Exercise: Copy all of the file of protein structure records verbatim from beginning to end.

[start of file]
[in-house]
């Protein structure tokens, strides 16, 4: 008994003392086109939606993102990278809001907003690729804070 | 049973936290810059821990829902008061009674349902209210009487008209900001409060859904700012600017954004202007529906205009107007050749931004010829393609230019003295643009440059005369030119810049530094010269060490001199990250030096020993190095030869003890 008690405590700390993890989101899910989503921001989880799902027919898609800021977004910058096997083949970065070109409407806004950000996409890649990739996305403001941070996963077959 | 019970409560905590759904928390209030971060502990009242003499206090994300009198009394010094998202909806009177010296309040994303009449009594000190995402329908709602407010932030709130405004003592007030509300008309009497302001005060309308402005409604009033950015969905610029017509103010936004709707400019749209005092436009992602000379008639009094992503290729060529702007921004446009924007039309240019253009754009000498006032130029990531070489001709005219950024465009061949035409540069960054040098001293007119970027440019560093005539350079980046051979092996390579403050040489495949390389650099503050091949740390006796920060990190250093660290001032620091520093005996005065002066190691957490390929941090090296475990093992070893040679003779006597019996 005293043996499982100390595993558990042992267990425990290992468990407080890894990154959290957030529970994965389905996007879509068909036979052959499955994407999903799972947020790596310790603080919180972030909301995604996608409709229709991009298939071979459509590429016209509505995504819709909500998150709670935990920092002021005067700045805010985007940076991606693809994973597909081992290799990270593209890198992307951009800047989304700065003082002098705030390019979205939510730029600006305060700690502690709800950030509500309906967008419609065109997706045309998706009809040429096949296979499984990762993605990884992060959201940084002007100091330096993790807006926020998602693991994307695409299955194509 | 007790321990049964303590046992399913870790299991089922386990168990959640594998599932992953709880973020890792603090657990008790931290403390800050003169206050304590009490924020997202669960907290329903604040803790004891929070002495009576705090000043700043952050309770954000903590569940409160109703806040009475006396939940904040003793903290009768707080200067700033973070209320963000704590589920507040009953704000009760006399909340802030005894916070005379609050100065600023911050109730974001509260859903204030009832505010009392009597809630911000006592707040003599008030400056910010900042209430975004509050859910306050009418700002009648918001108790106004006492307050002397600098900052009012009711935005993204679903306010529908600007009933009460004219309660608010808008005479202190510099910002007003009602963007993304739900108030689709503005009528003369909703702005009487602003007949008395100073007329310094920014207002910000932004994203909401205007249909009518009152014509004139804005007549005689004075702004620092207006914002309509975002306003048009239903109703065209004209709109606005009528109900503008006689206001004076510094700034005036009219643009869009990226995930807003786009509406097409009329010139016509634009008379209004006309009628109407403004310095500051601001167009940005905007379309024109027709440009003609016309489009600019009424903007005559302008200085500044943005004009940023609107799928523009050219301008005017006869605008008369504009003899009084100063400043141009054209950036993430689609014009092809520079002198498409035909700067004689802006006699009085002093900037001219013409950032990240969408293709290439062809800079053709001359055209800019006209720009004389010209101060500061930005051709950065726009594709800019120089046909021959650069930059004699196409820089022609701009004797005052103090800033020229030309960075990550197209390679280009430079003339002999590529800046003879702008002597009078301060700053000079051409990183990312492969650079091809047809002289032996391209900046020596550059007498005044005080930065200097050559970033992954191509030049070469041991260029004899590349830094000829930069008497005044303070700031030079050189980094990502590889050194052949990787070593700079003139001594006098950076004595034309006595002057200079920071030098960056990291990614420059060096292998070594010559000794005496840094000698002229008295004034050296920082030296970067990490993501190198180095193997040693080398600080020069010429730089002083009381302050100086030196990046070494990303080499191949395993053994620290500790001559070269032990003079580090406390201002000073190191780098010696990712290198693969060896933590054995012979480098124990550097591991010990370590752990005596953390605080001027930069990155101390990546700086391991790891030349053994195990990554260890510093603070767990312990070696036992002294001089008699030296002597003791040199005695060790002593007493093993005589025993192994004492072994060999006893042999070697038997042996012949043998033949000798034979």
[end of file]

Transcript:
[in-house]
């Protein structure tokens, strides 16, 4: 008994003392086109939606993102990278809001907003690729804070 | 049973936290810059821990829902008061009674349902209210009487008209900001409060859904700012600017954004202007529906205009107007050749931004010829393609230019003295643009440059005369030119810049530094010269060490001199990250030096020993190095030869003890 008690405590700390993890989101899910989503921001989880799902027919898609800021977004910058096997083949970065070109409407806004950000996409890649990739996305403001941070996963077959 | 019970409560905590759904928390209030971060502990009242003499206090994300009198009394010094998202909806009177010296309040994303009449009594000190995402329908709602407010932030709130405004003592007030509300008309009497302001005060309308402005409604009033950015969905610029017509103010936004709707400019749209005092436009992602000379008639009094992503290729060529702007921004446009924007039309240019253009754009000498006032130029990531070489001709005219950024465009061949035409540069960054040098001293007119970027440019560093005539350079980046051979092996390579403050040489495949390389650099503050091949740390006796920060990190250093660290001032620091520093005996005065002066190691957490390929941090090296475990093992070893040679003779006597019996 005293043996499982100390595993558990042992267990425990290992468990407080890894990154959290957030529970994965389905996007879509068909036979052959499955994407999903799972947020790596310790603080919180972030909301995604996608409709229709991009298939071979459509590429016209509505995504819709909500998150709670935990920092002021005067700045805010985007940076991606693809994973597909081992290799990270593209890198992307951009800047989304700065003082002098705030390019979205939510730029600006305060700690502690709800950030509500309906967008419609065109997706045309998706009809040429096949296979499984990762993605990884992060959201940084002007100091330096993790807006926020998602693991994307695409299955194509 | 007790321990049964303590046992399913870790299991089922386990168990959640594998599932992953709880973020890792603090657990008790931290403390800050003169206050304590009490924020997202669960907290329903604040803790004891929070002495009576705090000043700043952050309770954000903590569940409160109703806040009475006396939940904040003793903290009768707080200067700033973070209320963000704590589920507040009953704000009760006399909340802030005894916070005379609050100065600023911050109730974001509260859903204030009832505010009392009597809630911000006592707040003599008030400056910010900042209430975004509050859910306050009418700002009648918001108790106004006492307050002397600098900052009012009711935005993204679903306010529908600007009933009460004219309660608010808008005479202190510099910002007003009602963007993304739900108030689709503005009528003369909703702005009487602003007949008395100073007329310094920014207002910000932004994203909401205007249909009518009152014509004139804005007549005689004075702004620092207006914002309509975002306003048009239903109703065209004209709109606005009528109900503008006689206001004076510094700034005036009219643009869009990226995930807003786009509406097409009329010139016509634009008379209004006309009628109407403004310095500051601001167009940005905007379309024109027709440009003609016309489009600019009424903007005559302008200085500044943005004009940023609107799928523009050219301008005017006869605008008369504009003899009084100063400043141009054209950036993430689609014009092809520079002198498409035909700067004689802006006699009085002093900037001219013409950032990240969408293709290439062809800079053709001359055209800019006209720009004389010209101060500061930005051709950065726009594709800019120089046909021959650069930059004699196409820089022609701009004797005052103090800033020229030309960075990550197209390679280009430079003339002999590529800046003879702008002597009078301060700053000079051409990183990312492969650079091809047809002289032996391209900046020596550059007498005044005080930065200097050559970033992954191509030049070469041991260029004899590349830094000829930069008497005044303070700031030079050189980094990502590889050194052949990787070593700079003139001594006098950076004595034309006595002057200079920071030098960056990291990614420059060096292998070594010559000794005496840094000698002229008295004034050296920082030296970067990490993501190198180095193997040693080398600080020069010429730089002083009381302050100086030196990046070494990303080499191949395993053994620290500790001559070269032990003079580090406390201002000073190191780098010696990712290198693969060896933590054995012979480098124990550097591991010990370590752990005596953390605080001027930069990155101390990546700086391991790891030349053994195990990554260890510093603070767990312990070696036992002294001089008699030296002597003791040199005695060790002593007493093993005589025993192994004492072994060999006893042999070697038997042996012949043998033949000798034979």